Capture Perfect Exposures: 7 Tips

You probably already know that your camera’s auto exposure doesn’t get it right every time, but did you know that there are some very easy ways to make up for it? In the following video, photographer Pierre Lambert sheds some light on how to expose your shots:

“The more you’re in control, the better you can get the effect you have in mind.”

For many beginners diving into a camera’s functions can seem a bit intimidating, but most are truly easy to master. Here are Lambert’s tips to master exposure.

Choose the Right Metering Mode

The first thing you need to do is decide how you want your camera to calculate exposure. Most cameras have several metering options, but Lambert sticks to just two different modes for most of his images.

Center Average Metering

Lambert uses center average metering for 90 percent of his shots. It uses information from the entire frame but puts an emphasis on the center.

Spot Metering

When you want to meter for a precise spot in your frame, switch to spot metering. Metering for a single spot is perfect for when you need your subject perfectly exposed and care less about other elements in the frame.

Learn How to Use Your Histogram

The histogram is a graphical representation of the dark and light areas in your photo. When most of the information is to the left, you have a darker photo. When it’s to the right, it’s a brighter photo.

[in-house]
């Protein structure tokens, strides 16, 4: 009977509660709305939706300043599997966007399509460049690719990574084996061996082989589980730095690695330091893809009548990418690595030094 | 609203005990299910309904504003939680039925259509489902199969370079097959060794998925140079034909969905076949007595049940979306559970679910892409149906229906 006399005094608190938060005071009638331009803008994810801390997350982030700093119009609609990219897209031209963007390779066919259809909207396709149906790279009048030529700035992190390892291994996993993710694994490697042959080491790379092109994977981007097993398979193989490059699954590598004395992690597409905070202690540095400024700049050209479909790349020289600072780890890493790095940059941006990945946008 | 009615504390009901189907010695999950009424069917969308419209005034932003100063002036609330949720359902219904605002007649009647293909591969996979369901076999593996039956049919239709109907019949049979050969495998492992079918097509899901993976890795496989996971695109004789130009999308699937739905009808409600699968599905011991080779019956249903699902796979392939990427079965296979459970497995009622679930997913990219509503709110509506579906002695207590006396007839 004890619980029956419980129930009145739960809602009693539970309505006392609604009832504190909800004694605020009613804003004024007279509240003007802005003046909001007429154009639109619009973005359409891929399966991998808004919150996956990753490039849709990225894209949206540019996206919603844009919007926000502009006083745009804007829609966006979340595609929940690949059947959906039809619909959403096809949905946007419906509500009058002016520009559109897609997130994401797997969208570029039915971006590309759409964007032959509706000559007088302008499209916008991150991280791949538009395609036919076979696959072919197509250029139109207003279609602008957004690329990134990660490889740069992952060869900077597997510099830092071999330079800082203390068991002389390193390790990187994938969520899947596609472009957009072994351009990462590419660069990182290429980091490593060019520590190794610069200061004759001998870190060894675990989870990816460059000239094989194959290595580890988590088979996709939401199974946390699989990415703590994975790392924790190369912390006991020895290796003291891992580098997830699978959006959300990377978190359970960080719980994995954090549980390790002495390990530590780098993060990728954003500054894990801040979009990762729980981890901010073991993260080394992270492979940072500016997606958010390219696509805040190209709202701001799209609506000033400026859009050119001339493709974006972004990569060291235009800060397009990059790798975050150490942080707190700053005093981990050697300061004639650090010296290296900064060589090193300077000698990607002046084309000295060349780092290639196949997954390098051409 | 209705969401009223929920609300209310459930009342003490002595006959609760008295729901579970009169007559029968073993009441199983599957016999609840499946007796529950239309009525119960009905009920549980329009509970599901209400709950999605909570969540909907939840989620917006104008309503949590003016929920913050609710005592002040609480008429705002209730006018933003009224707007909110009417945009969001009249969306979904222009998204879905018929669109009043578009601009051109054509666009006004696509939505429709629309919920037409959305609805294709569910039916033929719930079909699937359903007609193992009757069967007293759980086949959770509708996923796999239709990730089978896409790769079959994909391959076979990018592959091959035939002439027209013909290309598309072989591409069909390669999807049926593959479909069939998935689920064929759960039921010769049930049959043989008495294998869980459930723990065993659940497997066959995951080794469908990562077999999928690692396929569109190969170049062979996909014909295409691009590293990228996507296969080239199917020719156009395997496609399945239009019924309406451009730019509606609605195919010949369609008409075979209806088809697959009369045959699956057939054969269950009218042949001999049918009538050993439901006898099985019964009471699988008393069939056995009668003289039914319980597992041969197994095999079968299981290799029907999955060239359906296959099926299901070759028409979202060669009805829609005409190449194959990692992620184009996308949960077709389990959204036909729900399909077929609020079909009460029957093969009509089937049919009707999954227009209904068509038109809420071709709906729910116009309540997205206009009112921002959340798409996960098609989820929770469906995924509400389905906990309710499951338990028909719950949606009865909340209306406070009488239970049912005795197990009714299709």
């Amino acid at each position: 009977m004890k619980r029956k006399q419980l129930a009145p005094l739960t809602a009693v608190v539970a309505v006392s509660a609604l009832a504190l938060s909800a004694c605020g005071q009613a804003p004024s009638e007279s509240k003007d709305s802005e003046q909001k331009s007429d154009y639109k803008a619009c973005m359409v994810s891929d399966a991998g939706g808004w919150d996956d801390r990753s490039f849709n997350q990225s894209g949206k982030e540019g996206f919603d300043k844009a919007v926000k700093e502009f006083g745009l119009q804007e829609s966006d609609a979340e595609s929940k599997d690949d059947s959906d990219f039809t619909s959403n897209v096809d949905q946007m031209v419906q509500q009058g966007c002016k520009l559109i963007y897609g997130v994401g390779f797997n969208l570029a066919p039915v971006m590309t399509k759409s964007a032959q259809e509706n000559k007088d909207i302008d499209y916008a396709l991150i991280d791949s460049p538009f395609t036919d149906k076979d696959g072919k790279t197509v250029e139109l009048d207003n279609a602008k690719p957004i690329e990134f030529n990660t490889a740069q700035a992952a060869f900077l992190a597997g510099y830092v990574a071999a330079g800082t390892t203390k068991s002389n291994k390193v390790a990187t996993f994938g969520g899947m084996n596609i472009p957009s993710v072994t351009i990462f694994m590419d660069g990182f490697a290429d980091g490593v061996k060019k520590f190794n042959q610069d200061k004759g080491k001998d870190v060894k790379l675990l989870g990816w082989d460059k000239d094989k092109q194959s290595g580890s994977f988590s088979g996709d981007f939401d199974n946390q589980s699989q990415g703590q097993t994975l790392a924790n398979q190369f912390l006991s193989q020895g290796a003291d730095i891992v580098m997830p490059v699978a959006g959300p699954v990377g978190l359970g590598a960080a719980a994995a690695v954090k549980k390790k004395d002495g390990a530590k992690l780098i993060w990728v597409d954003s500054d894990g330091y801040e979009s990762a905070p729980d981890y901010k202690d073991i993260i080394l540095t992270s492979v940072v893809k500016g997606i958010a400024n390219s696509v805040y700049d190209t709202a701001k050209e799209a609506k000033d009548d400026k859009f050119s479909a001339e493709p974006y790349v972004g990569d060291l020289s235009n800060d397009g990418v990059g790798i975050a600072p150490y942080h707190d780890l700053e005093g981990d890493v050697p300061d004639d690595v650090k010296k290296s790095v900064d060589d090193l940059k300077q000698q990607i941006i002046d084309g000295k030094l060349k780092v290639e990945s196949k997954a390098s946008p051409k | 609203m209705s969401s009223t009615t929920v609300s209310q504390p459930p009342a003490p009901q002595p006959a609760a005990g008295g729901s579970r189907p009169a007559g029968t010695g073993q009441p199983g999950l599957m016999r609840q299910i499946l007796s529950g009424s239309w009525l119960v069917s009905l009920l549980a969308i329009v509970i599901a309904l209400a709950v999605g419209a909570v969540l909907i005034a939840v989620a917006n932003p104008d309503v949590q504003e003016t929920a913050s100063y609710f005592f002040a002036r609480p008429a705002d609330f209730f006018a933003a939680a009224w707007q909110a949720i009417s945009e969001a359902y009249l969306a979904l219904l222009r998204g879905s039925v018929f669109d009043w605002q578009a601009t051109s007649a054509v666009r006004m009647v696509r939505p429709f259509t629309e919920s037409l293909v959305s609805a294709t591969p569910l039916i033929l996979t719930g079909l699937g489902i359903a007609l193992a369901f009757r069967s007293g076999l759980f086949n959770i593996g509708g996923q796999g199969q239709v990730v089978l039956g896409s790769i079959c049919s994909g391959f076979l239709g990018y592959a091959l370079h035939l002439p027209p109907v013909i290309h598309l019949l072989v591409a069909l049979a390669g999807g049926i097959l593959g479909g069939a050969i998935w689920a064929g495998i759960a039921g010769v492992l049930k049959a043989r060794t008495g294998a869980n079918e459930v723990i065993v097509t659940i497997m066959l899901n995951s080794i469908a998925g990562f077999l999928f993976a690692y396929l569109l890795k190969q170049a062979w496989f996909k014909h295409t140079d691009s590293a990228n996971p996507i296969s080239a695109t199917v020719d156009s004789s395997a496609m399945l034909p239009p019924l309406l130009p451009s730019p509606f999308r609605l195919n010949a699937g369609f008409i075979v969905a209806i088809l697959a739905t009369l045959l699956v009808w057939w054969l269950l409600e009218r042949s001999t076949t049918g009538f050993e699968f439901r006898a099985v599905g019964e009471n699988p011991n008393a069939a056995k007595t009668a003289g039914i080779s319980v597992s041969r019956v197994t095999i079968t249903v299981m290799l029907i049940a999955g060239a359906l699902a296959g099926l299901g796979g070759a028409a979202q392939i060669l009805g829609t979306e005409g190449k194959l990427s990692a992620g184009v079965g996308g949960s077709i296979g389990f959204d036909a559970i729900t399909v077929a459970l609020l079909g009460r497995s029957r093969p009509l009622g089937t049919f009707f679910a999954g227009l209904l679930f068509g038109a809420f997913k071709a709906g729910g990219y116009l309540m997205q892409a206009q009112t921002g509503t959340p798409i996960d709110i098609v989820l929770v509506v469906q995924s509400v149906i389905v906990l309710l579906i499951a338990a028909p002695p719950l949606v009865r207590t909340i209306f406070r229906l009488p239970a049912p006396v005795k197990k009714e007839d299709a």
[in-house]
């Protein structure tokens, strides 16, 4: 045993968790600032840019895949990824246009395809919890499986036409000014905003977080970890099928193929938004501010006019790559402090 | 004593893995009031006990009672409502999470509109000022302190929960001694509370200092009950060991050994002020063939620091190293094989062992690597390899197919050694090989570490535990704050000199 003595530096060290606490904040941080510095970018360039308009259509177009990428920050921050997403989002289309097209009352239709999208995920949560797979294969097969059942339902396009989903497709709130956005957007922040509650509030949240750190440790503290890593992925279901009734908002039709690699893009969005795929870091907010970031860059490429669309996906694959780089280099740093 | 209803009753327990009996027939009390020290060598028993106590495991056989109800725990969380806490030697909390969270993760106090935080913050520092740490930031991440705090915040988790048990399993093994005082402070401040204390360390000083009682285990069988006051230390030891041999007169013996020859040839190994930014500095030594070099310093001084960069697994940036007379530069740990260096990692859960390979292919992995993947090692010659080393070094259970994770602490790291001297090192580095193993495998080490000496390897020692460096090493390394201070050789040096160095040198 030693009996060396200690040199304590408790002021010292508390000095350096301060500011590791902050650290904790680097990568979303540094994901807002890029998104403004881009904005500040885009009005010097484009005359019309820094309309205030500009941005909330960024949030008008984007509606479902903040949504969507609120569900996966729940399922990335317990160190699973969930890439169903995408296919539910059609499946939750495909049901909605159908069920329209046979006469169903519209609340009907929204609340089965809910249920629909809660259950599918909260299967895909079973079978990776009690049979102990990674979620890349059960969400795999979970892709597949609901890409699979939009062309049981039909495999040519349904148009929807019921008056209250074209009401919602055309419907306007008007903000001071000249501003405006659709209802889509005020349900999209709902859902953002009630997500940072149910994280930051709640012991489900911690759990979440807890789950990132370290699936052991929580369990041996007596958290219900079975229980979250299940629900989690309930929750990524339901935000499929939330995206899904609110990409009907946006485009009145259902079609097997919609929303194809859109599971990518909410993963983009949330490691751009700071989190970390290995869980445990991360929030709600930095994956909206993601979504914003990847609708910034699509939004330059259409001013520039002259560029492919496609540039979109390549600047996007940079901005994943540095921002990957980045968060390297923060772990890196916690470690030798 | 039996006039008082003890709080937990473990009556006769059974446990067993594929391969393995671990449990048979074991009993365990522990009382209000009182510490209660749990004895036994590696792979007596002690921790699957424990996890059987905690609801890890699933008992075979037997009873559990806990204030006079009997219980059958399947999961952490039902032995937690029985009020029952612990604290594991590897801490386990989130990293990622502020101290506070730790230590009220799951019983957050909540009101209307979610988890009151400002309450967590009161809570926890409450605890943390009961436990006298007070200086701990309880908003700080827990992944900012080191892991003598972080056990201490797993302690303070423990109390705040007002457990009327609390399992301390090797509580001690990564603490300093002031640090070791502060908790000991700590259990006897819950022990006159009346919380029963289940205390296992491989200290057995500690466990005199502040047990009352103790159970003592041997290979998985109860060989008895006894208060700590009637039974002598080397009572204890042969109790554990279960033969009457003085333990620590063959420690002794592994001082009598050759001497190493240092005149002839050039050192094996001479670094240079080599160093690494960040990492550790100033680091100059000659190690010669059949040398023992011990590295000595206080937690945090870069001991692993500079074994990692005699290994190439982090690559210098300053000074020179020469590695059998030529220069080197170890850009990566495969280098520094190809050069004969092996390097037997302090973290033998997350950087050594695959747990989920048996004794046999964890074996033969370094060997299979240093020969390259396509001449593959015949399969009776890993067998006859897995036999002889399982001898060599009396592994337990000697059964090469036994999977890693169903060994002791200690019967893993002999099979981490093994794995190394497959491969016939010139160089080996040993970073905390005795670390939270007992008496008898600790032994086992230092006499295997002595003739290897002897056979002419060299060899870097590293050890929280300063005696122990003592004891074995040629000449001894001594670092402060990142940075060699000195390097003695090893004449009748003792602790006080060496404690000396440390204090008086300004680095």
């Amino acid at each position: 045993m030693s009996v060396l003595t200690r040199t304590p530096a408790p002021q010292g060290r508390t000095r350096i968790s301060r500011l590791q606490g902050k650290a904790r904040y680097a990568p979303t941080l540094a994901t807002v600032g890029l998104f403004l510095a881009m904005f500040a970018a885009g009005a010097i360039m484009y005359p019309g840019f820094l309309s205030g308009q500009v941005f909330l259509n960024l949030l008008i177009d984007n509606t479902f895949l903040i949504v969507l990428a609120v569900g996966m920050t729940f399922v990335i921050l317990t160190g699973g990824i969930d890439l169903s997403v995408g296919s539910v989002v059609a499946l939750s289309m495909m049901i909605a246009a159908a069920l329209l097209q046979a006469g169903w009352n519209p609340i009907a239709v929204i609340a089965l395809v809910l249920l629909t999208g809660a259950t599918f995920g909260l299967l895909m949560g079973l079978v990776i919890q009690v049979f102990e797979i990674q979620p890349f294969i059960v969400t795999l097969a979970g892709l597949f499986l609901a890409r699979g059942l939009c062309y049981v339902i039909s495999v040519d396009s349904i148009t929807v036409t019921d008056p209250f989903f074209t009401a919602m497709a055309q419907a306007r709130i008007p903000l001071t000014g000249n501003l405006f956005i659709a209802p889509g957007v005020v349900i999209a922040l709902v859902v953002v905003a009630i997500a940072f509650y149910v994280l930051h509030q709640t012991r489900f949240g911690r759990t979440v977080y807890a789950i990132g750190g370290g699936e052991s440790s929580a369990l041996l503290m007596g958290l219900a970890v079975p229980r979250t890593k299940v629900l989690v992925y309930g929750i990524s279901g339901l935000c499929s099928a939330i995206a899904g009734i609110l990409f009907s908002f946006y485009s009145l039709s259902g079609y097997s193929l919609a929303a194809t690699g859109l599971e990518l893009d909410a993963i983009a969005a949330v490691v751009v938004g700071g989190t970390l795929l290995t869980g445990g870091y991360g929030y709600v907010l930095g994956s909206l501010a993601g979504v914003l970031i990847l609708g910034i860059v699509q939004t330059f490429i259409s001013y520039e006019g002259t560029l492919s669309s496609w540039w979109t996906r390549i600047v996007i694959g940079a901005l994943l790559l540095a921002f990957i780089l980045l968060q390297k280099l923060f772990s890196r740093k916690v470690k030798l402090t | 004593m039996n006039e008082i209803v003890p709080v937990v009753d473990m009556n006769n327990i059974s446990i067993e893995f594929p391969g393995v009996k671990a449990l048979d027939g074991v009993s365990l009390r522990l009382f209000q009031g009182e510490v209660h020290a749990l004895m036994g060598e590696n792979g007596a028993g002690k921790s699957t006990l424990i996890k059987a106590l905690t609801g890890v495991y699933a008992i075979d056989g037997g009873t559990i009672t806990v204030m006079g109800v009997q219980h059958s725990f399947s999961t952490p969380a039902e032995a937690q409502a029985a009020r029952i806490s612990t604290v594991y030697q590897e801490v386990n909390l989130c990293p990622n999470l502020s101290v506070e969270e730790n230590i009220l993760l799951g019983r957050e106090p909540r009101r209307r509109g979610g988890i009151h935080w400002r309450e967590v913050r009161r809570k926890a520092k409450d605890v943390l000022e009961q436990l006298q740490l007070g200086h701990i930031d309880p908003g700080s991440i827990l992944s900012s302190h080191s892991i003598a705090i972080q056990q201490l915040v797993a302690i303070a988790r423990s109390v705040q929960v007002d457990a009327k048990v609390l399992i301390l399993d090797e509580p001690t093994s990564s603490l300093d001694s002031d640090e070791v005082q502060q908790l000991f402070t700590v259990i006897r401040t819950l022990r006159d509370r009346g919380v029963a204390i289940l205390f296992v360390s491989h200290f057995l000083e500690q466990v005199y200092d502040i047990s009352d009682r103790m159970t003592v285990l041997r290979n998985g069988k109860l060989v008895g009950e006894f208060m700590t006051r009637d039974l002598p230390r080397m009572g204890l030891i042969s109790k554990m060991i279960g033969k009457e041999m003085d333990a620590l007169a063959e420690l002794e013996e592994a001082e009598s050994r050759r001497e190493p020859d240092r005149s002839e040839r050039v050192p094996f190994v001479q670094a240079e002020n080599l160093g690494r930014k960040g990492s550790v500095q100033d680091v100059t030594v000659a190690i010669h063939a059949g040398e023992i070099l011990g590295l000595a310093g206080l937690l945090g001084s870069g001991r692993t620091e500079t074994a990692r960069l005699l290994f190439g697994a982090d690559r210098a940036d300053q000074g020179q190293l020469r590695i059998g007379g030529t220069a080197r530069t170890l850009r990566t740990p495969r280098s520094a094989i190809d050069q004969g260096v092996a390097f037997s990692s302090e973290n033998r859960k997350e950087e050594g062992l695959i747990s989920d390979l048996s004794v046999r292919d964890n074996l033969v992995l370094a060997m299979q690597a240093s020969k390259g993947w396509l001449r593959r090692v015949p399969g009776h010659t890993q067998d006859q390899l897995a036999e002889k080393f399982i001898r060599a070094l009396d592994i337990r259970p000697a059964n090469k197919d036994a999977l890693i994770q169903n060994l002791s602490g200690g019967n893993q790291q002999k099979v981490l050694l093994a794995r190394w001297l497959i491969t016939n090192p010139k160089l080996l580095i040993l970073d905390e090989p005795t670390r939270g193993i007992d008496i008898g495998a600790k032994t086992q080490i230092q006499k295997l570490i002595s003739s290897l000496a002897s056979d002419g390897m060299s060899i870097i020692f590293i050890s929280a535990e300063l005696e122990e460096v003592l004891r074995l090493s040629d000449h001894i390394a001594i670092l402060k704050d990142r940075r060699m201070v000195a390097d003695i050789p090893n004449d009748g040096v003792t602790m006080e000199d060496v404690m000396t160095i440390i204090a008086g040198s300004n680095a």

histogram

Histogram

When information falls off either side of the histogram, you’re losing either shadows or highlights.

Try Out Exposure Compensation

When you’re shooting in an automatic or semi-automatic mode, you can use exposure compensation to quickly tell the camera to brighten or darken the photo.

Shoot in Manual Mode

Manual mode leaves no room for the camera to make any decisions automatically. You have complete creative control over your image. It’s particularly helpful in tricky lighting situations, like backlighting.

Using the light meter on your camera really helps

In the end, it’s absolutely true that the more control you take over the exposure in-camera, the more you’ll be able to make the picture you have in mind a reality.

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